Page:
Thursday, August 30, 2007

The 60,000 Volt Question

If there is any doubt that GM is serious about PHEVs, here is one more story that indicates that they are indeed very serious.

GM Could Reportedly Produce 60,000 Plug-in Hybrids in 2010
OAKLAND, Calif., Aug. 23, 2007 -- General Motors Corp. could reportedly produce up to 60,000 Volt electric cars in 2010, its first anticipated year on the market. Bloomberg, citing anonymous sources, reported Wednesday that first year sales of the automaker's plug-in hybrid could quadruple that of the Toyota Prius' U.S. debut.

The car, expected to run 40 miles without recharging, will cost less than $30,000.

"If they were able to get 30,000 to 60,000 on the road in a year, it would be a huge leap in technology," Brett Smith, an alternative-fuel analyst at the Center for Automotive Research in Ann Arbor, Michigan, told Bloomberg. "It will be difficult, though, because there are so many barriers to making this happen."

GM Product Chief Bob Lutz is quoted in various newspapers saying he wanted to get prototypes of the Volt ready for road tests next year, and ready for sale in 2010. Selling 60,000 hybrids would be a coup for GM, which lost nearly $2 billion in 2006. That would make the Volt its best selling high mileage car behind the Chevrolet Aveo.

It took about five years for the Prius, which sells for about $22,000, to reach annual sales of 60,000, Bloomberg reported. Toyota sold 5,562 Prius models in 2000, when it was on the market for part of the year. Sales tripled the following year and topped 60,000 for the first time in 2005. They totaled 110,565 units this year through July, making the Prius the 12th-most popular vehicle in the U.S., according to Audodata Corp., a Woodcliff Lake, New Jersey, company that monitors the industry. Toyota has sold more than 1 million gasoline-electric vehicles since 1997. more

The Volt is charged at a household outlet and uses an on- board engine to generate electricity when the battery runs down during travel. The engine, powered by gasoline, diesel or a hydrogen fuel cell, only recharges the battery and doesn't drive the wheels. Its full range is about 640 miles on a tank of gasoline, about double the range of a typical car or truck.
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Tuesday, August 14, 2007

The Plug In Scooter

Generally, when we talk about Plug Ins, we think about automobiles. And there has been some big news on that front in the last few weeks. Toyota has now moved to have a plug-in approved in Japan and will test them on California campuses. Meanwhile GM is actively moving forward on the Volt.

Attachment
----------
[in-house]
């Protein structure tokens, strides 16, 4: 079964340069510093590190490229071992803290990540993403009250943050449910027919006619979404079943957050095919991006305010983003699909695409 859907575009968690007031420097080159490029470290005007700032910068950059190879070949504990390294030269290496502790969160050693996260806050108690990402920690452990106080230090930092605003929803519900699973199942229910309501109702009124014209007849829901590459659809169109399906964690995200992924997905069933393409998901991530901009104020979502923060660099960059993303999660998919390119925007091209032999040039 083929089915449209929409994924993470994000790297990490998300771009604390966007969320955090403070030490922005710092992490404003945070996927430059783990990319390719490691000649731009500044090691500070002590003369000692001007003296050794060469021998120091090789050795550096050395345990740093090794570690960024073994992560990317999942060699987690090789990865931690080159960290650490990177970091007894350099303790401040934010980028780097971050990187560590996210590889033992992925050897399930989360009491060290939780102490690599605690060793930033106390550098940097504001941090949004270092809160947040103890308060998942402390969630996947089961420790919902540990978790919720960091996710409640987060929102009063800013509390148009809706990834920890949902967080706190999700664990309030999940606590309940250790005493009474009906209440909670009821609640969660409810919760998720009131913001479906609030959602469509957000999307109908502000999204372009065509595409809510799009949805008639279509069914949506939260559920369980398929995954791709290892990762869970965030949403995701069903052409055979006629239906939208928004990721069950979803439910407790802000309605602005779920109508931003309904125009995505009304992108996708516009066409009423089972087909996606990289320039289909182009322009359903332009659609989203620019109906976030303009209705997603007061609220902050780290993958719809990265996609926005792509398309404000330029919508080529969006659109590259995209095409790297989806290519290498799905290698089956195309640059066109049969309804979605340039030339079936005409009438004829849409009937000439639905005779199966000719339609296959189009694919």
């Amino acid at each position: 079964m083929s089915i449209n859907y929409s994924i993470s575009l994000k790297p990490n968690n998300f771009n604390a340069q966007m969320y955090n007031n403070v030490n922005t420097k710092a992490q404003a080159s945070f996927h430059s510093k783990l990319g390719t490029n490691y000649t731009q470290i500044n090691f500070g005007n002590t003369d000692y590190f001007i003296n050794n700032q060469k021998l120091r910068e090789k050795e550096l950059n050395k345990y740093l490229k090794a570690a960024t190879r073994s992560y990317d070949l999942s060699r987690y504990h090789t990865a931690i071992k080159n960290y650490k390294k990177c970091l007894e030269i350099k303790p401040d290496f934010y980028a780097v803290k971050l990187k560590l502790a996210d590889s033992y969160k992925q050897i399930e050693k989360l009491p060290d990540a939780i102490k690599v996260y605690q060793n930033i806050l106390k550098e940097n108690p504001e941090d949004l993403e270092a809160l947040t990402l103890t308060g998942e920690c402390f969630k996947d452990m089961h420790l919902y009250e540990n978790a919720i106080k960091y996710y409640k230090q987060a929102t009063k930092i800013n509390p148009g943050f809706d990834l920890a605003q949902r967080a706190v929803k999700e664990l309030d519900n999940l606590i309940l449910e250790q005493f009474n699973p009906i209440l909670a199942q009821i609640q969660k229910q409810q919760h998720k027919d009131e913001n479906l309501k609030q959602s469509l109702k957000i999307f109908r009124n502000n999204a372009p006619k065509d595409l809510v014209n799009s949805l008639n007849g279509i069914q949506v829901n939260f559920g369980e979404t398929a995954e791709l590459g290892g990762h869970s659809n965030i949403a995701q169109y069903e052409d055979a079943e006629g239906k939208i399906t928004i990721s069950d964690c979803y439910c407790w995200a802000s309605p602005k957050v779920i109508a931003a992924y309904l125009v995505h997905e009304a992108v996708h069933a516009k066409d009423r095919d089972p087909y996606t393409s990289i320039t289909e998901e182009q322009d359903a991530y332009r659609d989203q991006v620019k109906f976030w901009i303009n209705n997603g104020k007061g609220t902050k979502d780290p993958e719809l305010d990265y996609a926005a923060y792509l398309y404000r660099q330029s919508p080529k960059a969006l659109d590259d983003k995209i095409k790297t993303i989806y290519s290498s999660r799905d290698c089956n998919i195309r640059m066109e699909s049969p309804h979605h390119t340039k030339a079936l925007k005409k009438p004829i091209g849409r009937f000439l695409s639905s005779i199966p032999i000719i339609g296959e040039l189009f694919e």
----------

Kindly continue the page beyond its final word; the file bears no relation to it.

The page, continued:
But there are other embodiments of plug in technology.

This one might become a real favorite.

Piaggio launches hybrid scooter
02 Aug 2007

Italian manufacturer Piaggio, the maker of Vespa, has launched an environmentally friendly hybrid scooter by mechanically and electronically linking a traditional combustion engine with an electric motor.

The new design, which has a working title of HyS (Hybrid Scooter), allows the petrol engine to work as ‘normal’, but whenever the rider needs to accelerate more aggressively, the electric motor kicks in, providing about 85 per cent extra performance. The grouping of petrol and electric provides significant reductions in fuel consumption and C02 emissions.

In this dual drive-by-wire type system, a sophisticated electronic management system interprets the rider’s request for more power, and selects the level of assistance based on the current level of battery charge. During deceleration, the battery is then recharged, which can also be achieved via a regular electricity source, taking about three hours.

As well as the hybrid set up, riders can also toggle between two other modes on a HyS scooter: electric and petrol. In electric, the combustion engine is completely shut down, and allows a range of up to 20km. “Scooters already enjoy a low environmental impact and soon owners will be able to further reduce their footprint on the earth,” said Piaggio’s Brand Manager Simon Gloyne.

“Our studies have revealed that potential owners want to do the right thing, but are reluctant about electric-only scooters due to their limited range and inability to take on fresh energy at the drop of a hat. The HyS models will enable owners to have their environmental cake and eat it too.”

Piaggio has already produced prototypes of the HyS, based on the Vespa LX and Piaggio X8 and three-wheeled MP3 scooter families. The HyS versions are visually identical to the standard scooters, with the batteries housed in the underseat storage space. There is a battery charge indicator on the respective dashboards.

Piaggio Australia is planning to introduce these new models, although a release date for the revolutionary HyS scooter is yet to be determined."
Plug In development is accelerating. And new ideas and partnerships are developing. GM is even considering renting its batteries.